For our tapered lines, we'll be using the Pencil tool. Set the Smoothing: 50 and Shape: From clipboard. From clipboard means whatever you've previously copied will be assigned as your stroke. So, select that tapered shape we made and copy it (Control + C). Then, go ahead and give it a test! I just drew a line to demonstrate below.

assign shape to stroke

Step 3

With the Pencil tool still selected, go ahead and draw yourself a little hand-shaped thing. You can use the nodes afterwards to polish it up a bit. Now, when you go ahead and set the color to this, you'll notice it's actually a fill now instead of a stroke. I'll explain this issue later on.

draw the hands

Step 4

Of course, duplicate and horizontal flip the hand for the other side. Again, you can position/space these as you please.

duplicate the arms

6. Draw the Feet

Step 1

We'll draw the feet the same as the hands (you can even just copy and paste for an added convenience). Go ahead and position it, but this is when you'll notice the "fill" issue with tapered lines. Let's solve this!

draw a foot

Step 2

Duplicate our foot and let's put it over a square (Object to Path that square). We're going to create a cut-out for the fill using some path operations. So with the foot and square selected, head up to Path > Intersection.

square for the fill

You should end up with something like this.

cutout shape for foot

Step 3

You can now grab that foot fill and place it in the tapered line foot, preferably lower it behind the foot (Align and Distribute, center on both axis would also work to position the fill properly). When you've finished that, it's time to duplicate and flip.

position feet fills

7. Add Shading

Step 1

To add a little more depth, let's duplicate the inner-body shape and give it that dark brown color.

copy body for shading

Step 2

We're going to place this shape under the main inner-body shape (using Lower or Page Down key). Let's offset it about 10px to the right and 10px to the bottom. You'll see that this makes the hedgehog's body pop out a bit.

position shade shape

Step 3

For the hedgehog's whole shadow, duplicate the main spikes shape. We're going to make this shape black with an Alpha: 50.

add shadow to the spikes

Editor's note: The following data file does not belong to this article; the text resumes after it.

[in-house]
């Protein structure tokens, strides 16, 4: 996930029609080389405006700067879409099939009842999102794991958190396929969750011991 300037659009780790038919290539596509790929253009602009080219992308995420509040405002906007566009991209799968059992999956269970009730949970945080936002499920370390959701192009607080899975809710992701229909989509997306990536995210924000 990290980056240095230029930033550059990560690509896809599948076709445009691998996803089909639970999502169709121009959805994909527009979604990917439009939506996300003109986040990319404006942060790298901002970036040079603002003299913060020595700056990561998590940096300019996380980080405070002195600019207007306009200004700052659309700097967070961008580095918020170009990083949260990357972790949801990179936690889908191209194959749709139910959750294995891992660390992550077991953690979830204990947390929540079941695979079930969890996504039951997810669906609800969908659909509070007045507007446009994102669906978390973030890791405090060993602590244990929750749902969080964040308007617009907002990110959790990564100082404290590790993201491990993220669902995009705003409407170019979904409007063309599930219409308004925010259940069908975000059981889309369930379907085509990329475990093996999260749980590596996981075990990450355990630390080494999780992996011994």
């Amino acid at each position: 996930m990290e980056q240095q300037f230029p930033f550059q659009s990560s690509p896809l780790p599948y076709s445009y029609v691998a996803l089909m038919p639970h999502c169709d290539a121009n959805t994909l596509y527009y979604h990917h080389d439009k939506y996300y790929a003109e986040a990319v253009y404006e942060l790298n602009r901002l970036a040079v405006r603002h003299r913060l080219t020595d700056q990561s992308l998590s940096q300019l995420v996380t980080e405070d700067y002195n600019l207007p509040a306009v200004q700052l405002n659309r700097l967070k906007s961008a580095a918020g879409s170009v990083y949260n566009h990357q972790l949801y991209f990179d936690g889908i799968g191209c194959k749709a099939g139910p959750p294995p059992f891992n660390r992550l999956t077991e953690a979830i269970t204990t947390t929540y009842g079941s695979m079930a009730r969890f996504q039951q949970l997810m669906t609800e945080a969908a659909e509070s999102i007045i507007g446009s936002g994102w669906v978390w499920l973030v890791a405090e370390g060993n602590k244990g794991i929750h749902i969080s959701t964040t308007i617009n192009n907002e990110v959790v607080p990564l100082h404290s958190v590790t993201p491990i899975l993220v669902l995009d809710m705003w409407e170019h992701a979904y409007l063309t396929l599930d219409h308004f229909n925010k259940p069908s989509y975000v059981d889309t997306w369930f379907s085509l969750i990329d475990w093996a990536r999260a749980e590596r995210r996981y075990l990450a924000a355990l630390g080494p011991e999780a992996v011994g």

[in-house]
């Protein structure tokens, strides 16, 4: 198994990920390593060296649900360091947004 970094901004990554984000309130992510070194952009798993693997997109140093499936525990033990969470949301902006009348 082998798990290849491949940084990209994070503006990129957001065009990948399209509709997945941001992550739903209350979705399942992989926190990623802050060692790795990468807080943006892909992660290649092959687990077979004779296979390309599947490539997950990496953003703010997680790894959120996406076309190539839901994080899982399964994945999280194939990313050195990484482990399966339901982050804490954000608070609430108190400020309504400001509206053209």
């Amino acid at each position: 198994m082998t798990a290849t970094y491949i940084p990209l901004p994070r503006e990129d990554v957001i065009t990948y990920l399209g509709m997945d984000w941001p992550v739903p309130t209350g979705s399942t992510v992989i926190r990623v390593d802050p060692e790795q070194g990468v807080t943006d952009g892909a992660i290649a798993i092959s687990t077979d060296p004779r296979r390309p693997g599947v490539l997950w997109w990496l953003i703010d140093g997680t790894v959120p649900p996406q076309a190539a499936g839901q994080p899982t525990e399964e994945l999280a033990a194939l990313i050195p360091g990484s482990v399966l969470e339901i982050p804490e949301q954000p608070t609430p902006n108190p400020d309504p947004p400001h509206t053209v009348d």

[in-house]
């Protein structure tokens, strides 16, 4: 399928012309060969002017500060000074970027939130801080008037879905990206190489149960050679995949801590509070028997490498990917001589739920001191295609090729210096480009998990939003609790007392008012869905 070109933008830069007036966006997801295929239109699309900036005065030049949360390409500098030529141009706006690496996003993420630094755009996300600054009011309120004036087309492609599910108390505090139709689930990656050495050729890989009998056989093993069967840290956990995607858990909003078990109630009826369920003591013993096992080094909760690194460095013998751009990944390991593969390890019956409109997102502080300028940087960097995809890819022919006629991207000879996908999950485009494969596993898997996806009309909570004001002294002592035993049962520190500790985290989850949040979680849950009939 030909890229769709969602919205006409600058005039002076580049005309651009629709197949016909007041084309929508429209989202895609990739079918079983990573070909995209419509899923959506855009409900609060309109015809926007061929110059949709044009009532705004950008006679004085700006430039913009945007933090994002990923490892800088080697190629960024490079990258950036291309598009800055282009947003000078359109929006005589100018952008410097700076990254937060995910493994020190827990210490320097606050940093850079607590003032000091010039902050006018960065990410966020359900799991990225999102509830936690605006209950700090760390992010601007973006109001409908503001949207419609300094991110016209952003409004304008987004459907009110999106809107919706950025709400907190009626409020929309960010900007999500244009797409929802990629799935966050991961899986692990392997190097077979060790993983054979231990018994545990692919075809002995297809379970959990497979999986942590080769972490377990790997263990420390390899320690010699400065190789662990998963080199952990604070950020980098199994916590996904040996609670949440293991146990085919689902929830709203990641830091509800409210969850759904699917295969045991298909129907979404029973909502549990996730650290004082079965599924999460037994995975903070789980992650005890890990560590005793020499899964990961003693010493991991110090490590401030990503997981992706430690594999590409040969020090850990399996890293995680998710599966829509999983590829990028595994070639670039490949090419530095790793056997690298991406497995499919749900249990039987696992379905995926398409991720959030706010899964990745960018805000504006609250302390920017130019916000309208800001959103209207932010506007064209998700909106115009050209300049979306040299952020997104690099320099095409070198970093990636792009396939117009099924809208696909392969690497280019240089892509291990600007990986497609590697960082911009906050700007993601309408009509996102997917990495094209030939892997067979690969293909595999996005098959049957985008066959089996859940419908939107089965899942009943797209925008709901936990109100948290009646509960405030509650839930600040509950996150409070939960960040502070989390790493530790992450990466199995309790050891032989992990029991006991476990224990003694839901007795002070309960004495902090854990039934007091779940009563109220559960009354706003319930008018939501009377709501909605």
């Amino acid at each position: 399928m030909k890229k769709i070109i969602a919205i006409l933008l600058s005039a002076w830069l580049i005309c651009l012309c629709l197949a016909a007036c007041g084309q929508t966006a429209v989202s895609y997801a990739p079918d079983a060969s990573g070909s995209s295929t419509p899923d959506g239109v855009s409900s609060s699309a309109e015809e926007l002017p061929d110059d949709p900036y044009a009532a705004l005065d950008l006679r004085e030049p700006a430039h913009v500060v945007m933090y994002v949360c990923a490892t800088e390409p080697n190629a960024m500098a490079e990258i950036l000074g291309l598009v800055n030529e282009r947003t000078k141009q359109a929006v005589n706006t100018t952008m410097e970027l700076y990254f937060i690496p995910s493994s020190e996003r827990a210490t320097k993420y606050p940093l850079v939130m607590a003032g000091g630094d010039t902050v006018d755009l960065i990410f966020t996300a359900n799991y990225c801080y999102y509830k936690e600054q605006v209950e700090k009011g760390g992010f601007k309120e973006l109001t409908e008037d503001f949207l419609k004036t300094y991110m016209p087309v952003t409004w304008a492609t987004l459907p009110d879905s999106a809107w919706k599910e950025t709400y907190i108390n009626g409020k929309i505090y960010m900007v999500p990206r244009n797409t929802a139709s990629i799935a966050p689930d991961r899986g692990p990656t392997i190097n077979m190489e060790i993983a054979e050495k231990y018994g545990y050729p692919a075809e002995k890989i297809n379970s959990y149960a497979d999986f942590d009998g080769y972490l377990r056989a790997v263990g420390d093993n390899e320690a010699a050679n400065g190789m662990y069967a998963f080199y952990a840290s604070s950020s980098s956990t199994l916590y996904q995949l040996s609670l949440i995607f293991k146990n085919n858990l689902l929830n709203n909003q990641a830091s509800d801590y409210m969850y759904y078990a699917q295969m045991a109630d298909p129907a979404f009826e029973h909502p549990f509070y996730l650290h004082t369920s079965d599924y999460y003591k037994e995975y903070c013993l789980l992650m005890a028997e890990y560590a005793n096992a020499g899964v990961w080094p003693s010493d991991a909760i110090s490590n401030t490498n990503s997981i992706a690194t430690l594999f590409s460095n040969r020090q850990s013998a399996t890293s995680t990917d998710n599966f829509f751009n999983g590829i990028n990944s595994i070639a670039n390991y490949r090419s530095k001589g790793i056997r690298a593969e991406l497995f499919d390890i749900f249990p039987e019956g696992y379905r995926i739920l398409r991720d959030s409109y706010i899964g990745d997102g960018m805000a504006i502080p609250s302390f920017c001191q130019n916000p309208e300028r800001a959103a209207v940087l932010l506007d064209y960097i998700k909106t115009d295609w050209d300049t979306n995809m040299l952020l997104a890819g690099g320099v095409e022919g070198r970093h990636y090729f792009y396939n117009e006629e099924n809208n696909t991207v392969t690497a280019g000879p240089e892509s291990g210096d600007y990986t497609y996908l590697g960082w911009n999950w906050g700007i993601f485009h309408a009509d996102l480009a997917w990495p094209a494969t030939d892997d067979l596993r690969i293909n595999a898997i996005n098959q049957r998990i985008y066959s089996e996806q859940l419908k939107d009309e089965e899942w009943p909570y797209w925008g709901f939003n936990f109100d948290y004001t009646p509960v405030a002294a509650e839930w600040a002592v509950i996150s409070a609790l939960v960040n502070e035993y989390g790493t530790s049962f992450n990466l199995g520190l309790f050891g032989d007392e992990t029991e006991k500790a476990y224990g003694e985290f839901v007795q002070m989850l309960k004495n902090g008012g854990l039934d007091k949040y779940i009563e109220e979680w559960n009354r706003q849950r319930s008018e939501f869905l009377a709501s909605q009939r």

Step 4

Position accordingly (Lower to Bottom or End key). When you're done, you can select everything and group the hedgehog for easier access later.

position main shadow

Step 5

Let's add that nice, green background now (I have a 600 x 600px canvas, so that's also my background size).

add green background

8. Draw the Leaves

Step 1

Use the Pen tool to draw a four-point triangle shape, and then smooth the bottom 3 nodes as shown below.

draw leaf shape

Step 2

Once you've got that leaf perfectly shaped, grab the Pencil tool and freehand a few of the details as shown below.

detail the leaf

Step 3

Let's give this leaf an autumn color and then make those leaf lines black with the Alpha: 50 again.

style the leaf

Step 4

Can't forget the stem! Just freehand it with the Pencil tool and give it a Width: 2 along with a rounded cap. Color the stroke with a dark gray. Also, you'll probably end up having to Lower it behind the leaf.

draw leaf stem

Step 5

To keep things awesome, let's duplicate the leaf a couple times to get some different color varieties. At this point, you'll want to Group each of these leaves (separately).

make more leaf colors

9. Scatter the Leaves

Step 1

Now that we've got our leaves all set, we need to spread them out. First, select your first leaf. Then immediately after, grab the Spray tool and set the options similar to what I have below (you can play with these options to your liking).

the scatter tool

Step 2

Now you can just click-hold and spray the leaves around.

click and spray

Step 3

Repeat with the other two colored leaves (remember, select the object in which to spray, then select the Spray tool to do so). When you're finished, select all of the leaves (shift-click to deselect anything) and Group all of the leaves.

finish spraying all colored leaves

Step 4

With the leaves group selected, head up to Filters > Shadows and Glows > Drop Shadow to add some depth to this bunch of leaves. You can use similar settings shown below, or whatever looks best for you (don't forget to check Live preview... big help).

add shadow to leaves

Step 5

With the shadow up to par, we can finally Lower this bunch of leaves behind the hedgehog. With everything in position now, I went back and picked out a couple of the leaves that I didn't particularly like. Of course, this process is completely random, so yours will be slightly different.

position leaves

He's a Cute Little Guy, Great Work!

Here's our final product. Thanks for joining in on this Inkscape tutorial, I hope it was entertaining and full of some cool new things to do in your designs.

finished hedgehog